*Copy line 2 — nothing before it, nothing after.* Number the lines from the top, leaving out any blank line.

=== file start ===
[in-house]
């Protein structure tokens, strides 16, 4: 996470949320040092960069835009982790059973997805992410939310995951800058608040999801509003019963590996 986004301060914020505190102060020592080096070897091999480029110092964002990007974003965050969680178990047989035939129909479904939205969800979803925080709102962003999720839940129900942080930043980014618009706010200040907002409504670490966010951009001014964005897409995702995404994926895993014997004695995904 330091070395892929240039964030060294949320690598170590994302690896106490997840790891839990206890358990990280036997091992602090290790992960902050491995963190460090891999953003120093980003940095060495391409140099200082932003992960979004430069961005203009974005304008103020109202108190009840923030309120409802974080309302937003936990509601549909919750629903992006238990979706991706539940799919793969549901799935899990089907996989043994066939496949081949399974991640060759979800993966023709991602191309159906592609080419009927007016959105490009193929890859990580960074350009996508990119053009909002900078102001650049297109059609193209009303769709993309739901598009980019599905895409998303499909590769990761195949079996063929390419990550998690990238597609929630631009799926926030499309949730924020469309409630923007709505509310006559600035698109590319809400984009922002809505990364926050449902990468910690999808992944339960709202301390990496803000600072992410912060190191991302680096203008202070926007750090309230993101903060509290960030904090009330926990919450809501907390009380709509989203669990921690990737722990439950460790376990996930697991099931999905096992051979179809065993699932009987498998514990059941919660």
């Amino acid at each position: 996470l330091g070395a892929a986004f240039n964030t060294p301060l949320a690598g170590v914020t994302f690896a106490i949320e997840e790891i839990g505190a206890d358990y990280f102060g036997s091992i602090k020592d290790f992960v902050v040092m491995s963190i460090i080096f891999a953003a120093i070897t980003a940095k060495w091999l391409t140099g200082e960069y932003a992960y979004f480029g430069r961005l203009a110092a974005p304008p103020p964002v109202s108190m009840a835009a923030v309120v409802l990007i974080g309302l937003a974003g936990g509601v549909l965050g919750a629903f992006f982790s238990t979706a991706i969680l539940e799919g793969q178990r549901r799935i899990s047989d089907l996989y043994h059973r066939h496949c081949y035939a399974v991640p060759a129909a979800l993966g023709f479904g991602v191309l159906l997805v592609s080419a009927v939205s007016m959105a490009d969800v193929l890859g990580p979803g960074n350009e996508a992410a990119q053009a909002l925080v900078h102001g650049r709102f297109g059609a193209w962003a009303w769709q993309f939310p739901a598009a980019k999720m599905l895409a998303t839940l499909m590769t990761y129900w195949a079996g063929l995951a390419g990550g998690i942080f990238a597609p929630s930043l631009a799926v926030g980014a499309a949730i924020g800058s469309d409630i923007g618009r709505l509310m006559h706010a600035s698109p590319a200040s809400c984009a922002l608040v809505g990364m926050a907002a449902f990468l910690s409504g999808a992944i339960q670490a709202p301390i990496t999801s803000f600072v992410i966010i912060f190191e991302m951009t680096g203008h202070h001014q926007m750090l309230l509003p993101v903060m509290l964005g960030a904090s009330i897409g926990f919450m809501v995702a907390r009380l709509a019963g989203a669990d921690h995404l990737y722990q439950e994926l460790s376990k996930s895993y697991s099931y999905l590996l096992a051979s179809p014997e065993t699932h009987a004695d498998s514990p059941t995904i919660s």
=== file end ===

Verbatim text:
């Protein structure tokens, strides 16, 4: 996470949320040092960069835009982790059973997805992410939310995951800058608040999801509003019963590996 986004301060914020505190102060020592080096070897091999480029110092964002990007974003965050969680178990047989035939129909479904939205969800979803925080709102962003999720839940129900942080930043980014618009706010200040907002409504670490966010951009001014964005897409995702995404994926895993014997004695995904 330091070395892929240039964030060294949320690598170590994302690896106490997840790891839990206890358990990280036997091992602090290790992960902050491995963190460090891999953003120093980003940095060495391409140099200082932003992960979004430069961005203009974005304008103020109202108190009840923030309120409802974080309302937003936990509601549909919750629903992006238990979706991706539940799919793969549901799935899990089907996989043994066939496949081949399974991640060759979800993966023709991602191309159906592609080419009927007016959105490009193929890859990580960074350009996508990119053009909002900078102001650049297109059609193209009303769709993309739901598009980019599905895409998303499909590769990761195949079996063929390419990550998690990238597609929630631009799926926030499309949730924020469309409630923007709505509310006559600035698109590319809400984009922002809505990364926050449902990468910690999808992944339960709202301390990496803000600072992410912060190191991302680096203008202070926007750090309230993101903060509290960030904090009330926990919450809501907390009380709509989203669990921690990737722990439950460790376990996930697991099931999905096992051979179809065993699932009987498998514990059941919660």